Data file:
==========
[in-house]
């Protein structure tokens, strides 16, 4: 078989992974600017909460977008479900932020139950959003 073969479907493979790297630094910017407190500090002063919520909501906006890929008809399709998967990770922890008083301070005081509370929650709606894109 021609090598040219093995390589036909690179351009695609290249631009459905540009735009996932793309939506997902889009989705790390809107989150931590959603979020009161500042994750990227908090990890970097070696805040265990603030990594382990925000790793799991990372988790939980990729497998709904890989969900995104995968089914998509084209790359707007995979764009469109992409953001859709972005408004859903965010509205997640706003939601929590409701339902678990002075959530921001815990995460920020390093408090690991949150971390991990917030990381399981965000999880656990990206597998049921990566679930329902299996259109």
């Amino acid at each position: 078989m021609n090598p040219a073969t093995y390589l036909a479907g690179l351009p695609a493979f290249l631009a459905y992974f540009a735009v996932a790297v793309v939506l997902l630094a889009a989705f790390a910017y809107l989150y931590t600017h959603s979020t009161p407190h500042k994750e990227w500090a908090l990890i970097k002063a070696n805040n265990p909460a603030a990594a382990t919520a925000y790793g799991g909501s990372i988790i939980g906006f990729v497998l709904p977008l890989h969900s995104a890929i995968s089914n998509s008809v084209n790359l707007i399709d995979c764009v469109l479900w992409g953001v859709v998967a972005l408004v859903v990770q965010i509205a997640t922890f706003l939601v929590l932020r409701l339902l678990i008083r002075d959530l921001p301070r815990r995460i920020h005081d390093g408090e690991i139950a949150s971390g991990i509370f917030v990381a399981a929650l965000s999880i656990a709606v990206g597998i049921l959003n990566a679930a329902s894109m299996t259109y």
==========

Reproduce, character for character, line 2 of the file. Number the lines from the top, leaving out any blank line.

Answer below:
């Protein structure tokens, strides 16, 4: 078989992974600017909460977008479900932020139950959003 073969479907493979790297630094910017407190500090002063919520909501906006890929008809399709998967990770922890008083301070005081509370929650709606894109 021609090598040219093995390589036909690179351009695609290249631009459905540009735009996932793309939506997902889009989705790390809107989150931590959603979020009161500042994750990227908090990890970097070696805040265990603030990594382990925000790793799991990372988790939980990729497998709904890989969900995104995968089914998509084209790359707007995979764009469109992409953001859709972005408004859903965010509205997640706003939601929590409701339902678990002075959530921001815990995460920020390093408090690991949150971390991990917030990381399981965000999880656990990206597998049921990566679930329902299996259109």